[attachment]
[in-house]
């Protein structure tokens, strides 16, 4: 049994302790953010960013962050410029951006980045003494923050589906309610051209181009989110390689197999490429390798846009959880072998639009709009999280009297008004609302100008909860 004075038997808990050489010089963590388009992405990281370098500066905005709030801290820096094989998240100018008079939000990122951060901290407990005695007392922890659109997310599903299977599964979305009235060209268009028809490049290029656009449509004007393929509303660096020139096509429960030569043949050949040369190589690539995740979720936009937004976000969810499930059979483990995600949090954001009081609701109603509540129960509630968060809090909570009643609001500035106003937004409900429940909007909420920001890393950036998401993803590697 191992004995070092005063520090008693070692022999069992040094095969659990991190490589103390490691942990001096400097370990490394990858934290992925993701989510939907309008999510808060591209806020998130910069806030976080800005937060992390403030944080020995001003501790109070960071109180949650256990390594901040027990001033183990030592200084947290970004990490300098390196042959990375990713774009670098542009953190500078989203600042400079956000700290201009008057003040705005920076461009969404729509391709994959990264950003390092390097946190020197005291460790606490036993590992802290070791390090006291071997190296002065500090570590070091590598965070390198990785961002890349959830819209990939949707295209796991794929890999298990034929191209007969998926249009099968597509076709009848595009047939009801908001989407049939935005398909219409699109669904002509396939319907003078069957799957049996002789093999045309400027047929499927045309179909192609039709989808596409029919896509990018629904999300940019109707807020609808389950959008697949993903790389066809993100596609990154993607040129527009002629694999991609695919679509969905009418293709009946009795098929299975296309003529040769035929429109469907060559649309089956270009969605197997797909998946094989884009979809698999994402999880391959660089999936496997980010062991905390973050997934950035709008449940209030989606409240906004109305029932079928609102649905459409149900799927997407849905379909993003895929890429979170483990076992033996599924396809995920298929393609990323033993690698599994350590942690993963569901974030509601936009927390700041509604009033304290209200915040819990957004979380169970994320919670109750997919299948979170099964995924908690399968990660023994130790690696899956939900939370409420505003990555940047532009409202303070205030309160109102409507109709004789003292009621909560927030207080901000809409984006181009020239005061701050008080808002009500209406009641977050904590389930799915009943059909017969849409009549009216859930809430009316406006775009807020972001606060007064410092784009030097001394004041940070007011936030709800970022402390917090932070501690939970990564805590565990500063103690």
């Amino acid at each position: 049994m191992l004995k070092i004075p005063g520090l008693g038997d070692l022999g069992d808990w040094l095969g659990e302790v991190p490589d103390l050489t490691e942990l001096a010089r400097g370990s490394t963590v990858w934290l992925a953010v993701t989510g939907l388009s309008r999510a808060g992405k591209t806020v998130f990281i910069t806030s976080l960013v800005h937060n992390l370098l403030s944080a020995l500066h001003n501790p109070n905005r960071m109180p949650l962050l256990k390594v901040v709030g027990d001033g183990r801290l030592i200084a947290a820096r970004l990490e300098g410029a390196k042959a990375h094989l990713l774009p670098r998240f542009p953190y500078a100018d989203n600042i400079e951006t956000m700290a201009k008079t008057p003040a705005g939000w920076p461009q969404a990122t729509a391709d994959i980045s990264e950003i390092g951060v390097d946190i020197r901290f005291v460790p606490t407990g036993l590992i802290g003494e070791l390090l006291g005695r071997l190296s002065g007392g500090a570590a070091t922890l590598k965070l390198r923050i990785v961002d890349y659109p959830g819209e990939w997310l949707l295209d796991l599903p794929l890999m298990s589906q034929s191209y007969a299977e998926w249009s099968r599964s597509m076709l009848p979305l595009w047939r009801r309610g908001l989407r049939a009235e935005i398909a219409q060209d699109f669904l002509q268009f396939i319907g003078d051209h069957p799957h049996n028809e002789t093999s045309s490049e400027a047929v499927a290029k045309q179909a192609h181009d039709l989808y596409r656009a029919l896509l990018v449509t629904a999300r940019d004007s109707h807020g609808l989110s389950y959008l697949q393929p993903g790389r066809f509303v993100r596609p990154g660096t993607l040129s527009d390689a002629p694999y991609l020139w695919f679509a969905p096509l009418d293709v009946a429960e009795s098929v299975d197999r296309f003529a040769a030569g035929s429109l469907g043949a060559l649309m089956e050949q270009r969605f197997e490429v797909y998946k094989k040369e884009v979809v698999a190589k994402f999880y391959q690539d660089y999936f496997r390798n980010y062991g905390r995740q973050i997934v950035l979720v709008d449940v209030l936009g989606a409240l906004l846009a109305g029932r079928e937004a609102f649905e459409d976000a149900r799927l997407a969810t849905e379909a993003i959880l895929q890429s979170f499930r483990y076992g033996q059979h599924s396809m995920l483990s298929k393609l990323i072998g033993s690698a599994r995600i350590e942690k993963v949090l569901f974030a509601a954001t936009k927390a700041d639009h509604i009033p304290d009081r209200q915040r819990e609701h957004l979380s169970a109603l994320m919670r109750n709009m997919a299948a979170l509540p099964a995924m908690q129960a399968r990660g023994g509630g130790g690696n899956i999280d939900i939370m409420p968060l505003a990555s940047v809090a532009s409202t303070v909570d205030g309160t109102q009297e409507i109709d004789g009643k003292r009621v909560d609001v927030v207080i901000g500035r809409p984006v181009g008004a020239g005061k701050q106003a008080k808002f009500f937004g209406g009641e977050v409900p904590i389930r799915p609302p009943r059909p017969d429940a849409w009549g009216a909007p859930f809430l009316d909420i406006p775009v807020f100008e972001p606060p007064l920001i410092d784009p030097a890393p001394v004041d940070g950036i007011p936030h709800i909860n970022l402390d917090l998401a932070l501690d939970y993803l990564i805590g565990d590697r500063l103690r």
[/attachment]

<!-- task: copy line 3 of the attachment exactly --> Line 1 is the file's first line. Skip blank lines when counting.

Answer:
């Amino acid at each position: 049994m191992l004995k070092i004075p005063g520090l008693g038997d070692l022999g069992d808990w040094l095969g659990e302790v991190p490589d103390l050489t490691e942990l001096a010089r400097g370990s490394t963590v990858w934290l992925a953010v993701t989510g939907l388009s309008r999510a808060g992405k591209t806020v998130f990281i910069t806030s976080l960013v800005h937060n992390l370098l403030s944080a020995l500066h001003n501790p109070n905005r960071m109180p949650l962050l256990k390594v901040v709030g027990d001033g183990r801290l030592i200084a947290a820096r970004l990490e300098g410029a390196k042959a990375h094989l990713l774009p670098r998240f542009p953190y500078a100018d989203n600042i400079e951006t956000m700290a201009k008079t008057p003040a705005g939000w920076p461009q969404a990122t729509a391709d994959i980045s990264e950003i390092g951060v390097d946190i020197r901290f005291v460790p606490t407990g036993l590992i802290g003494e070791l390090l006291g005695r071997l190296s002065g007392g500090a570590a070091t922890l590598k965070l390198r923050i990785v961002d890349y659109p959830g819209e990939w997310l949707l295209d796991l599903p794929l890999m298990s589906q034929s191209y007969a299977e998926w249009s099968r599964s597509m076709l009848p979305l595009w047939r009801r309610g908001l989407r049939a009235e935005i398909a219409q060209d699109f669904l002509q268009f396939i319907g003078d051209h069957p799957h049996n028809e002789t093999s045309s490049e400027a047929v499927a290029k045309q179909a192609h181009d039709l989808y596409r656009a029919l896509l990018v449509t629904a999300r940019d004007s109707h807020g609808l989110s389950y959008l697949q393929p993903g790389r066809f509303v993100r596609p990154g660096t993607l040129s527009d390689a002629p694999y991609l020139w695919f679509a969905p096509l009418d293709v009946a429960e009795s098929v299975d197999r296309f003529a040769a030569g035929s429109l469907g043949a060559l649309m089956e050949q270009r969605f197997e490429v797909y998946k094989k040369e884009v979809v698999a190589k994402f999880y391959q690539d660089y999936f496997r390798n980010y062991g905390r995740q973050i997934v950035l979720v709008d449940v209030l936009g989606a409240l906004l846009a109305g029932r079928e937004a609102f649905e459409d976000a149900r799927l997407a969810t849905e379909a993003i959880l895929q890429s979170f499930r483990y076992g033996q059979h599924s396809m995920l483990s298929k393609l990323i072998g033993s690698a599994r995600i350590e942690k993963v949090l569901f974030a509601a954001t936009k927390a700041d639009h509604i009033p304290d009081r209200q915040r819990e609701h957004l979380s169970a109603l994320m919670r109750n709009m997919a299948a979170l509540p099964a995924m908690q129960a399968r990660g023994g509630g130790g690696n899956i999280d939900i939370m409420p968060l505003a990555s940047v809090a532009s409202t303070v909570d205030g309160t109102q009297e409507i109709d004789g009643k003292r009621v909560d609001v927030v207080i901000g500035r809409p984006v181009g008004a020239g005061k701050q106003a008080k808002f009500f937004g209406g009641e977050v409900p904590i389930r799915p609302p009943r059909p017969d429940a849409w009549g009216a909007p859930f809430l009316d909420i406006p775009v807020f100008e972001p606060p007064l920001i410092d784009p030097a890393p001394v004041d940070g950036i007011p936030h709800i909860n970022l402390d917090l998401a932070l501690d939970y993803l990564i805590g565990d590697r500063l103690r």